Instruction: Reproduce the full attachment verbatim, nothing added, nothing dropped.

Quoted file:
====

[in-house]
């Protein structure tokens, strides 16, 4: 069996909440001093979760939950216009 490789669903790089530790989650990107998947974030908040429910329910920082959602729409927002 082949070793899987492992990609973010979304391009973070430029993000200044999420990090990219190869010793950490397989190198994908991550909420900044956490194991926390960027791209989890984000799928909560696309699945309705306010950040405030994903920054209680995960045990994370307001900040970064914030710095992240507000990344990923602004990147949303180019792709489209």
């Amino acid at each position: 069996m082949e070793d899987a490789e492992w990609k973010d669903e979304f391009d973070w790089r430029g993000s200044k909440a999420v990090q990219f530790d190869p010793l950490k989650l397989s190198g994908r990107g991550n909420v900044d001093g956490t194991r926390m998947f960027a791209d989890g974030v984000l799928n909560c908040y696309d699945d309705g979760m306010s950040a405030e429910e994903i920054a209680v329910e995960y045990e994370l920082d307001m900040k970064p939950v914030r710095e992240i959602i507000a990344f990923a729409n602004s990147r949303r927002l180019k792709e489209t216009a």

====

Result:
[in-house]
């Protein structure tokens, strides 16, 4: 069996909440001093979760939950216009 490789669903790089530790989650990107998947974030908040429910329910920082959602729409927002 082949070793899987492992990609973010979304391009973070430029993000200044999420990090990219190869010793950490397989190198994908991550909420900044956490194991926390960027791209989890984000799928909560696309699945309705306010950040405030994903920054209680995960045990994370307001900040970064914030710095992240507000990344990923602004990147949303180019792709489209």
């Amino acid at each position: 069996m082949e070793d899987a490789e492992w990609k973010d669903e979304f391009d973070w790089r430029g993000s200044k909440a999420v990090q990219f530790d190869p010793l950490k989650l397989s190198g994908r990107g991550n909420v900044d001093g956490t194991r926390m998947f960027a791209d989890g974030v984000l799928n909560c908040y696309d699945d309705g979760m306010s950040a405030e429910e994903i920054a209680v329910e995960y045990e994370l920082d307001m900040k970064p939950v914030r710095e992240i959602i507000a990344f990923a729409n602004s990147r949303r927002l180019k792709e489209t216009a």